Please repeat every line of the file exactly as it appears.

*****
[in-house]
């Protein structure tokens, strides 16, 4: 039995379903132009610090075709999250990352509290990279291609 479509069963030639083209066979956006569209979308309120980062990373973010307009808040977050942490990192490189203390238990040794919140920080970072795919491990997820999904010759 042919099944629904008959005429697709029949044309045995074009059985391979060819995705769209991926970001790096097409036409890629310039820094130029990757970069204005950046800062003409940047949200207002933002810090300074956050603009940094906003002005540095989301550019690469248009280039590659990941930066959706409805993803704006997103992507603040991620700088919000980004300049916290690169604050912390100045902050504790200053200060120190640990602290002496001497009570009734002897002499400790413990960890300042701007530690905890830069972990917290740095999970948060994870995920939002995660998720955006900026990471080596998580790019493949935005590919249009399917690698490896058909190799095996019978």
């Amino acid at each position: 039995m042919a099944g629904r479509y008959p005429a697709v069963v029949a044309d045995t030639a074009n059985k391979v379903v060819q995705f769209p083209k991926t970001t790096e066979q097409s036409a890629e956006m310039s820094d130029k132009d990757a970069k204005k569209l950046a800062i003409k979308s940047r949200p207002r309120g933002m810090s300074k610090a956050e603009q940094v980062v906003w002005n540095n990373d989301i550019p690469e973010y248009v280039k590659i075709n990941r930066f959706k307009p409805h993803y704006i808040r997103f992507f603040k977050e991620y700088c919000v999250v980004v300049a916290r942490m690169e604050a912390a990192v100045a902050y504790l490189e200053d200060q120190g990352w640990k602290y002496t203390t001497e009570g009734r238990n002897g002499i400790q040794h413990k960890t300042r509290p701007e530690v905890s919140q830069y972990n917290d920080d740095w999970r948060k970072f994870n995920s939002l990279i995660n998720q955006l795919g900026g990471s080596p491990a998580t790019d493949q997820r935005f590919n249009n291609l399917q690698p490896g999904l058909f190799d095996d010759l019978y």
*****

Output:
[in-house]
């Protein structure tokens, strides 16, 4: 039995379903132009610090075709999250990352509290990279291609 479509069963030639083209066979956006569209979308309120980062990373973010307009808040977050942490990192490189203390238990040794919140920080970072795919491990997820999904010759 042919099944629904008959005429697709029949044309045995074009059985391979060819995705769209991926970001790096097409036409890629310039820094130029990757970069204005950046800062003409940047949200207002933002810090300074956050603009940094906003002005540095989301550019690469248009280039590659990941930066959706409805993803704006997103992507603040991620700088919000980004300049916290690169604050912390100045902050504790200053200060120190640990602290002496001497009570009734002897002499400790413990960890300042701007530690905890830069972990917290740095999970948060994870995920939002995660998720955006900026990471080596998580790019493949935005590919249009399917690698490896058909190799095996019978």
């Amino acid at each position: 039995m042919a099944g629904r479509y008959p005429a697709v069963v029949a044309d045995t030639a074009n059985k391979v379903v060819q995705f769209p083209k991926t970001t790096e066979q097409s036409a890629e956006m310039s820094d130029k132009d990757a970069k204005k569209l950046a800062i003409k979308s940047r949200p207002r309120g933002m810090s300074k610090a956050e603009q940094v980062v906003w002005n540095n990373d989301i550019p690469e973010y248009v280039k590659i075709n990941r930066f959706k307009p409805h993803y704006i808040r997103f992507f603040k977050e991620y700088c919000v999250v980004v300049a916290r942490m690169e604050a912390a990192v100045a902050y504790l490189e200053d200060q120190g990352w640990k602290y002496t203390t001497e009570g009734r238990n002897g002499i400790q040794h413990k960890t300042r509290p701007e530690v905890s919140q830069y972990n917290d920080d740095w999970r948060k970072f994870n995920s939002l990279i995660n998720q955006l795919g900026g990471s080596p491990a998580t790019d493949q997820r935005f590919n249009n291609l399917q690698p490896g999904l058909f190799d095996d010759l019978y």